Baingan Bharta (Smoky Mashed Eggplant) – Guest Post for Rosa of Rosa’s Yummy Yums

Belated Diwali wishes to all my readers, I was not able to make anything for the blog this year, been lazy & got sweets from store 🙂 How are all my favorite people doing? Its been a while since you guys saw some action on Sinfully Spicy 🙁 I apologize for vanishing away! Life is slightly busy & I need to concentrate on few things which cannot be postphoned any further. So, even though I m regularly cooking ,blogging dosent fit the schedule always …hope you all will understand…

I m guest blogging for Rosa of Rosa’s Yummy Yums today while she is on a little break.She is one of the most encouraging & kind blogger around, whom I have been lucky enough to be friends with. Depth of her writing, beauty of her lens & her enthusiasm has always been inspiring. If you havent checked out her blog,do drop by, I bet you will fall in love 🙂 It was a pleasant surprise when she wrote to me for a guest post. Thanks so much Rosa for inviting me to your blog.

I am sharing one of my favorite winter recipes with her wonderful readers today. Baingan Bharta or smoky & spicy mashed eggplant is one of my favorite ways to eat eggplant and the only way P eats it . Many of you would have already tasted baingan bharta in indian restaurants, now you can make it at home..How cool is that :)Check out my post on Rosa’s blog here. You can print the recipe here.

Just in case any of you is interested, have a look at a variation called hara baingan bharta which I shared long back here. Both the recipe are way different but if you are eggplant crazy like me, you have to try them all..

Ingredients: – (Serves 2-3)

▪                1 large eggplant (about 1lb)

▪                1 tsp oil (for rubbing on the eggplant)

▪                3 tbsp mustard/olive oil

▪                1 cup chopped red onions

▪                1″ fresh ginger shoot, chopped

▪                4 garlic cloves, chopped

▪                1-2 Thai green chilies, chopped (adjust to tolerance)

▪                1.25 cups chopped tomatoes

▪                1 tsp coriander seeds

▪                3-4 whole dry red chilies (adjust to tolerance)

▪                1/2 tsp amchoor (dry mango powder)

▪                1/2 tsp garam masala

▪                Salt to taste

▪                1 tsp mustard/olive oil (for drizzle on top, optional)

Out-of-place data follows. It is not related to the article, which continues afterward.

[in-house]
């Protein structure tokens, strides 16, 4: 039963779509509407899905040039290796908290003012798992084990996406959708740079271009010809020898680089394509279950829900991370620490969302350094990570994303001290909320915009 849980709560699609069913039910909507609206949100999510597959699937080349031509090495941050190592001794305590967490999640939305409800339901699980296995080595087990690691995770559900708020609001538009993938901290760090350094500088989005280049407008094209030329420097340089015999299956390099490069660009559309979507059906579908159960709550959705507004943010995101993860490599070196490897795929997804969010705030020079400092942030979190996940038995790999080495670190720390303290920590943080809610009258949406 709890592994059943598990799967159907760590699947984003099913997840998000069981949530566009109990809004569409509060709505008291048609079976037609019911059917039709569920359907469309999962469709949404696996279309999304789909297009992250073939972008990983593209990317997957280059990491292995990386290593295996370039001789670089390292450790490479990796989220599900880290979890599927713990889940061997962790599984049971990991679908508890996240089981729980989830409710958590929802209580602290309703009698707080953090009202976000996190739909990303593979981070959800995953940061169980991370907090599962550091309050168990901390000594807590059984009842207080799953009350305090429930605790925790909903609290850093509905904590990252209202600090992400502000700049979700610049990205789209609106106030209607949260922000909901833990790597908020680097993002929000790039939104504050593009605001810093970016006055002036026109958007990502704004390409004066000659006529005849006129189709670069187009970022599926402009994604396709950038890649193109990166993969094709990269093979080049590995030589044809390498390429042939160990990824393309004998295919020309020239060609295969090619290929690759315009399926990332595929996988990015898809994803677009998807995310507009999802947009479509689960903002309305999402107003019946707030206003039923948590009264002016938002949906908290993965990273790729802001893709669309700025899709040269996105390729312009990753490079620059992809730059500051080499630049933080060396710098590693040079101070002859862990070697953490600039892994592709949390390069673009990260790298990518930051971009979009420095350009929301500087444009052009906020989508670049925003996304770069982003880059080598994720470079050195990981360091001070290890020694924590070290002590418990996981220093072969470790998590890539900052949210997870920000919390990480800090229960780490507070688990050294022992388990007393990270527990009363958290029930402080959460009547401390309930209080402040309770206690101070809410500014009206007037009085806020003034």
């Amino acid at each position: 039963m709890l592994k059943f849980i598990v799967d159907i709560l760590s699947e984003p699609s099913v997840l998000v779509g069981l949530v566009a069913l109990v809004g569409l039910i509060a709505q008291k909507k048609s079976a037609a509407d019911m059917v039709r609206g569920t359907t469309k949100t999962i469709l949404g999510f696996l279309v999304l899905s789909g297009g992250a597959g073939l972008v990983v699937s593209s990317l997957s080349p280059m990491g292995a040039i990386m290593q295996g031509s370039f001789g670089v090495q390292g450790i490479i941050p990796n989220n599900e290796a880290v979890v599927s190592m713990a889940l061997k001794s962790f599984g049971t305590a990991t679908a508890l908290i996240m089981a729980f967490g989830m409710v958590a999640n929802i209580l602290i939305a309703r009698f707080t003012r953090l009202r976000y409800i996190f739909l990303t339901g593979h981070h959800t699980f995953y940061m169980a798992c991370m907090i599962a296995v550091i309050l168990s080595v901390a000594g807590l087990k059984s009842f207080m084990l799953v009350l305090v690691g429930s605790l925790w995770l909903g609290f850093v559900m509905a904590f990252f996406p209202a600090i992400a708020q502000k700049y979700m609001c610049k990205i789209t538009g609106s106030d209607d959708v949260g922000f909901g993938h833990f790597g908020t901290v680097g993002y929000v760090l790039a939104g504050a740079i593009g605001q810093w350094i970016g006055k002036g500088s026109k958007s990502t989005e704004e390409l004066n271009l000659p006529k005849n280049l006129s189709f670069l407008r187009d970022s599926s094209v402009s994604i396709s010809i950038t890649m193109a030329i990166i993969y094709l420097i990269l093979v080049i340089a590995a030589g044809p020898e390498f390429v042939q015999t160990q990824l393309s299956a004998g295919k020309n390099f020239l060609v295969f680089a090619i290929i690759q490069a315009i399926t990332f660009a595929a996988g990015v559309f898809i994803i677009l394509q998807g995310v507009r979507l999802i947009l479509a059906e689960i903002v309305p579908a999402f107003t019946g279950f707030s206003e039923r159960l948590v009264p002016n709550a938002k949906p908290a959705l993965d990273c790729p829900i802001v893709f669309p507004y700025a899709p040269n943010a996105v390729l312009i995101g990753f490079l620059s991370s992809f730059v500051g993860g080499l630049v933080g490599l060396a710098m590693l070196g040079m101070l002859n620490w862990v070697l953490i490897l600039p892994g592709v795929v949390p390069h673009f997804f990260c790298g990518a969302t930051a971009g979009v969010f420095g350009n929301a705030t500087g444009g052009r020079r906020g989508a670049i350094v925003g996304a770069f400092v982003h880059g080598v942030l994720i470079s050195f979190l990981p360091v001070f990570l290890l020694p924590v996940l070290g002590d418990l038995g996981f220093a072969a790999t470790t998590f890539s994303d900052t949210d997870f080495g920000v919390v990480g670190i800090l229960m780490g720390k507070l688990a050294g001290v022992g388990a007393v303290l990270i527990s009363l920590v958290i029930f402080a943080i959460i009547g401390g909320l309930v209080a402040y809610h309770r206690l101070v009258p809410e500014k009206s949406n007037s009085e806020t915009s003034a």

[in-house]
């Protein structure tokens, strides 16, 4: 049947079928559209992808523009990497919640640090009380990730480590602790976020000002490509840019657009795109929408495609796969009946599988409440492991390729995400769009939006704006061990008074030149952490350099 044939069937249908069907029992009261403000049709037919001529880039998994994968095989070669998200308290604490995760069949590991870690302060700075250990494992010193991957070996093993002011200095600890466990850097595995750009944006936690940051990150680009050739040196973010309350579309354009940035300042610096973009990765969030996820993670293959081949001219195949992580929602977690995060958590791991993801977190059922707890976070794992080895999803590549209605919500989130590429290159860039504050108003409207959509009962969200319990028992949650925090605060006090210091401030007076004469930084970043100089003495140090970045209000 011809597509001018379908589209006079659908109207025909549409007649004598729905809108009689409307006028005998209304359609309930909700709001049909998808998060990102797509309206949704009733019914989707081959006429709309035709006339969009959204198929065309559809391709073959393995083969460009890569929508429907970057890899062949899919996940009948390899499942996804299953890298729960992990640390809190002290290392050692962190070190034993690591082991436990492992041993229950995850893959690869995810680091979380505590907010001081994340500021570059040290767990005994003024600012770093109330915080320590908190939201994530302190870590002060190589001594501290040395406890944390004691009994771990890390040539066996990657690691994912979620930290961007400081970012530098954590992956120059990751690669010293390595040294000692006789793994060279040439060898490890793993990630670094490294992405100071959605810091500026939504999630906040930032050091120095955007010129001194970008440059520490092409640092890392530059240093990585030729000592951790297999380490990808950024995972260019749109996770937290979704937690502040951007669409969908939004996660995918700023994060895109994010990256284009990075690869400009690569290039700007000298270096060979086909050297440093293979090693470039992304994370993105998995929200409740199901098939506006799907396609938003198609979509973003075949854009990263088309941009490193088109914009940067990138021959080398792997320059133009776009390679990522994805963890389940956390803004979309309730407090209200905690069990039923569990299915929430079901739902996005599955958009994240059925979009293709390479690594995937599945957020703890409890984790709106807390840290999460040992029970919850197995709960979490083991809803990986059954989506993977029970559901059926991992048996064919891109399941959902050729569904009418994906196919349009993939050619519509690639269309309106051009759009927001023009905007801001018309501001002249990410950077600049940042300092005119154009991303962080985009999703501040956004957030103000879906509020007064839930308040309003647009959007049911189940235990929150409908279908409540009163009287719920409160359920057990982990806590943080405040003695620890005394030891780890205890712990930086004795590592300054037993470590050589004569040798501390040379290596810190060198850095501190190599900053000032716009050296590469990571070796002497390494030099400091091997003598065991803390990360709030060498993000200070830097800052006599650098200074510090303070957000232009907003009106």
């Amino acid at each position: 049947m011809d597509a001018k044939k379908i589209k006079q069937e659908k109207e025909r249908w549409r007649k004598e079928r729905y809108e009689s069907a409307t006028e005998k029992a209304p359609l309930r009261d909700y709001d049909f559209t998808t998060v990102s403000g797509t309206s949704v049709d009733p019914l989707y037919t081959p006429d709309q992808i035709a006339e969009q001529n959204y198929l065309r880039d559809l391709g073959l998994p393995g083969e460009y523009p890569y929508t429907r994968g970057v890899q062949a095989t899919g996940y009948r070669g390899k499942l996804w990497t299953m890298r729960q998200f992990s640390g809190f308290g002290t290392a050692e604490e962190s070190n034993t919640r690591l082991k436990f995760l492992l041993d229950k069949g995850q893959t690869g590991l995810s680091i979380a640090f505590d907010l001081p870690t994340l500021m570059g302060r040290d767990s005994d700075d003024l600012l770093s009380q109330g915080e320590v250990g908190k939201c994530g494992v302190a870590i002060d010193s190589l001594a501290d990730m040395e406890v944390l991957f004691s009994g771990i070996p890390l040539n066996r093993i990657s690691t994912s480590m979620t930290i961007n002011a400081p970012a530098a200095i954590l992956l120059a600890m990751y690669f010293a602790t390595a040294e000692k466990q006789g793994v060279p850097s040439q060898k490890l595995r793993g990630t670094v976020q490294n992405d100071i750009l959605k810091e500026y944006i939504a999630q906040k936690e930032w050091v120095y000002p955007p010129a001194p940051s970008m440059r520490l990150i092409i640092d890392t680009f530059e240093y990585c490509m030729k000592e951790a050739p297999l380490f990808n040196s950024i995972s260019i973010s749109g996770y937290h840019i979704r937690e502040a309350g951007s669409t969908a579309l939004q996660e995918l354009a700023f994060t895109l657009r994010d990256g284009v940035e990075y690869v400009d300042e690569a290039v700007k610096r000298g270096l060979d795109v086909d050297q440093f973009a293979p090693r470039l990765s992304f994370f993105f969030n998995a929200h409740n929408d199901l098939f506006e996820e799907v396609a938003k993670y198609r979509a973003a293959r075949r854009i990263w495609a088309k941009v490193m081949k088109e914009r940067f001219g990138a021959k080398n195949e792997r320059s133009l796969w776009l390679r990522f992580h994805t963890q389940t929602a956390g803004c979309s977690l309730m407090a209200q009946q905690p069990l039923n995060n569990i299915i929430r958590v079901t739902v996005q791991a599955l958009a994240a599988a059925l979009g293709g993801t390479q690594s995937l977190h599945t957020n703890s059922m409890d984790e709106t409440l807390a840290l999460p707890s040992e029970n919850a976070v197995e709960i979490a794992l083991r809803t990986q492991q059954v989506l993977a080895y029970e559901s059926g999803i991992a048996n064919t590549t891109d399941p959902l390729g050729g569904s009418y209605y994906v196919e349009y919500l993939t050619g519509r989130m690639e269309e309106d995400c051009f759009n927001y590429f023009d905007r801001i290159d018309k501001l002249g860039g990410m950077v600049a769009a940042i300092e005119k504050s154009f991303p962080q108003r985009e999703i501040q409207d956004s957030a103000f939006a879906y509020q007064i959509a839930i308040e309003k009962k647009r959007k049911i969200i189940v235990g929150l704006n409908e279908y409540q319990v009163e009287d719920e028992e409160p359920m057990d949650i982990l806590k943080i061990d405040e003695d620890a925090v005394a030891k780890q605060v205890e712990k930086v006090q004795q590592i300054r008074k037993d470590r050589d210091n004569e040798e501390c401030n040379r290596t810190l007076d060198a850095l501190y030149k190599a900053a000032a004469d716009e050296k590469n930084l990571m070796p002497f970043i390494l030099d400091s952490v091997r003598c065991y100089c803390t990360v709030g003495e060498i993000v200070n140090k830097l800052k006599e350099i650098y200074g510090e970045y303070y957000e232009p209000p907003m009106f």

▪                Cilantro, green chilies chopped (for garnish)

Method: –

Wash the eggplant and dry the skin with a cloth. Rub1 tsp of oil all over. Use any one of the following methods to char the eggplant: –

1.              This is what I do: – Heat your stovetop on high. Char the whole eggplant, turning with the use of tongs to char on all sides, until the skin has blackened & the flesh is soft. This will take about 20-22 minutes. Keep a watch while you do this.

2.              Preheat a grill to medium heat; you can slit the eggplant into half, grill skin side up for 25-30 minutes. If you plan to use an oven, preheat broiler to 325F and roast the eggplant for about 15-20 minutes until skin is burnt & starts to peel off.

While the eggplant is roasting, pound the coriander seeds and dry red chilies using a mortar & pestle. Set aside.

Once the eggplant has charred, using tongs, transfer it to a plate and let cool down for about 15 minutes. Peel off the charred skin from the eggplant.You can remove seeds if you want. Using a fork, mash the flesh. Set aside.

Heat oil on high in a heavy bottomed pan. When the oil is almost smoky, reduce heat to medium & add the chopped onions. Sauté for about 6-7 minutes or till the onions are translucent but not browned. Next, add the chopped ginger, garlic, green chilies and sauté for 30 seconds or till you smell the aroma. Add the coriander & red chill mixture next and sauté for another 30 seconds. Next, add the chopped tomatoes, set the heat on high again and cook the tomatoes for 7-8 minutes until they soften (but do not mush) and you see oil separating on sides of the pan.

At this point, add the mashed eggplant and salt to taste. Combine everything together, set heat to low and let cook for 3-4 minutes. You will see that the color of the mash deepens & few oil bubbles on the surface as it cooks.

Remove from heat and while still hot, add the dry mango powder and garam masala. Mix well.

Garnish with loads of chopped cilantro, green chilies, drizzle with some raw mustard/olive oil and serve warm with naan/ chapati (flatbreads)

Enjoy & Thanks for stopping by!